Kane Gorny, 22, phoned police from his bed because he was so thirsty, but nurses and doctors ignored his requests for water and he died the following day.
In a devastating verdict, deputy coroner Shirley Radcliffe said there had been a collective failing by staff at St George’s Hospital, Tooting, south London, who all refused to take responsibility for their roles.
She added that the ‘target-driven’ culture in the NHS and the European Working Hours Directive, which limits the number of hours medical staff can work, had played a part in his death.
Is that the case? Because I really don't see how someone with the normal compassion and desire to help that you would expect to see in medical staff could hide behind directives and guidelines while someone suffered and died right in front of their e...

A husband was forced to give his dying wife CPR because a lone paramedic sent to the scene could not manage on her own, it was claimed today.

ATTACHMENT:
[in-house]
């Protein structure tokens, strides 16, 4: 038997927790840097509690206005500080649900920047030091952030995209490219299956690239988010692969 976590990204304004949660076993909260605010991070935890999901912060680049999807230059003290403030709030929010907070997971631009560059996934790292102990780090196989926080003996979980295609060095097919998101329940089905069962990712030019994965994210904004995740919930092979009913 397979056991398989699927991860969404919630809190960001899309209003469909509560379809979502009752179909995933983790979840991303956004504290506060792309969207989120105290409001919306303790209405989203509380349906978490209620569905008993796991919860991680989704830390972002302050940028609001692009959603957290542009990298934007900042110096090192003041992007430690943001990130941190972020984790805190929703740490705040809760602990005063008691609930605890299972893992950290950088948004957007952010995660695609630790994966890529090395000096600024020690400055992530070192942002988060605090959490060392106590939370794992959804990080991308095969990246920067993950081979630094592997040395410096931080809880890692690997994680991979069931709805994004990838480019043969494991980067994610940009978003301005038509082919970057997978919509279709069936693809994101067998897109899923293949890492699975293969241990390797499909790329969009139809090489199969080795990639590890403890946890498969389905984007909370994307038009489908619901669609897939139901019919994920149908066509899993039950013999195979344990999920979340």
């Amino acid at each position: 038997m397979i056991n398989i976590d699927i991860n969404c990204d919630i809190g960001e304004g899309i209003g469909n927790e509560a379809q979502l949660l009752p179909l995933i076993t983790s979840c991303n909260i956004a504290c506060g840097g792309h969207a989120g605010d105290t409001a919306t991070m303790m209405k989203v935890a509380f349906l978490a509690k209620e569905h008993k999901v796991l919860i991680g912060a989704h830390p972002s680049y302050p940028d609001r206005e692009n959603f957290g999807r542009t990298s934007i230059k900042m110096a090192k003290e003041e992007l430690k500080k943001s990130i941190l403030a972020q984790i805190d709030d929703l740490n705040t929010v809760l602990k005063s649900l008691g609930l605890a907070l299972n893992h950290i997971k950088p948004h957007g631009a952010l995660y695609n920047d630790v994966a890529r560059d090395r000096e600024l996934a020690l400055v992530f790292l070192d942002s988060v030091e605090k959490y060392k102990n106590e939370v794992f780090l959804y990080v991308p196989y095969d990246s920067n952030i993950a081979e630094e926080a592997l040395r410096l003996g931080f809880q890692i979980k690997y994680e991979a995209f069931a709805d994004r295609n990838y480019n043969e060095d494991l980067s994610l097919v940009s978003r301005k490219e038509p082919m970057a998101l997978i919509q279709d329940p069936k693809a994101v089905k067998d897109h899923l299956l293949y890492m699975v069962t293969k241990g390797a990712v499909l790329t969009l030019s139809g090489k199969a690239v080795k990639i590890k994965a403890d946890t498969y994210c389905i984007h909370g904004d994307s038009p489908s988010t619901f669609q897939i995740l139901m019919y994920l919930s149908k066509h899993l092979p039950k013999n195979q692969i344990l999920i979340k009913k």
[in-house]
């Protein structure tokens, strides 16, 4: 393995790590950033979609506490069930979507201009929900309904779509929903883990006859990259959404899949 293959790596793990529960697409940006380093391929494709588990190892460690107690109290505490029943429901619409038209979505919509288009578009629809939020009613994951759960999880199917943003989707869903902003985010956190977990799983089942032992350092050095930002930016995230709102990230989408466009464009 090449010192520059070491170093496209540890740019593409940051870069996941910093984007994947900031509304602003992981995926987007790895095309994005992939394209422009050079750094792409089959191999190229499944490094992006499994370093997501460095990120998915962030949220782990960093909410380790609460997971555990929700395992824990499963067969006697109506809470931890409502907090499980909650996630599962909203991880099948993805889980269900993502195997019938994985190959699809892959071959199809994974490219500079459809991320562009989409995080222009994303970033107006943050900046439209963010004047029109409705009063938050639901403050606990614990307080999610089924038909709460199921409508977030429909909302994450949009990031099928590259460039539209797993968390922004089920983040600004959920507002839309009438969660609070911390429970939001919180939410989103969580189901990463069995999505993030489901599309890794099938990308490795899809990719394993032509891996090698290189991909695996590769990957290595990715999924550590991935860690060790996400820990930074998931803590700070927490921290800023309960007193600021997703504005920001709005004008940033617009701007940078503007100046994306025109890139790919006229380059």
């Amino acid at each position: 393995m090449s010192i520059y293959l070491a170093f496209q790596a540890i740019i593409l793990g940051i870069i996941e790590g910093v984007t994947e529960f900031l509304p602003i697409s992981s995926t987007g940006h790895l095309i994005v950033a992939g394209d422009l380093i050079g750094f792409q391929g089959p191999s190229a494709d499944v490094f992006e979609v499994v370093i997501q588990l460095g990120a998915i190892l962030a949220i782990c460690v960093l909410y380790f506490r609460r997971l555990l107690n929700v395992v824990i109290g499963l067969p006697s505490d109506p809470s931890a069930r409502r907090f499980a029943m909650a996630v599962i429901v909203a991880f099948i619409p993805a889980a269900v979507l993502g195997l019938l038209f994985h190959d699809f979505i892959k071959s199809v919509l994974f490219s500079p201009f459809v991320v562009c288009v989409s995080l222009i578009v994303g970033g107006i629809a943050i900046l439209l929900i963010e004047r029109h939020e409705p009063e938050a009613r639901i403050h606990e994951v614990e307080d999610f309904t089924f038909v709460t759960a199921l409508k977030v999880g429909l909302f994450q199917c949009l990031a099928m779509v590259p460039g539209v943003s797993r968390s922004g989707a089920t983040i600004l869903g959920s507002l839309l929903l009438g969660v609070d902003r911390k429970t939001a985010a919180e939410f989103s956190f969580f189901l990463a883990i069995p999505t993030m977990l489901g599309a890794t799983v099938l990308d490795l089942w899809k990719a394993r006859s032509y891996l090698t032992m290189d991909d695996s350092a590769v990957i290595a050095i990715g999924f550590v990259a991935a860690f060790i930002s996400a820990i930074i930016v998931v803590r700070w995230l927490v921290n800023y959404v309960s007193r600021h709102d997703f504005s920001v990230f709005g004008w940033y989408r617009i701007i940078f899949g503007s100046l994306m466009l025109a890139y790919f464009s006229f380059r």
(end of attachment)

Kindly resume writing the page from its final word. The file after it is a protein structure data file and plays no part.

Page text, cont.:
Alfred Pearce, 65, and his daughter Tracey, 40, battled in vain to save Beryl Pearce after being asked by the first responder to help while she unpacked her equipment and called for back-up.
She apparently had tears in her eyes and kept saying she was 'sorry'. I don't know what about. It's unlikely she will be held truly responsinle:
Just one nurse has been demoted as a result of Mr Gorny’s death after a routine operation and the rest are still working in healthcare.
But ask yourself this; if the job you were doing would, as a result of crazy directives and hiring policies have a diametrically opposite result to the one it was supposed to have, would you continue doing it?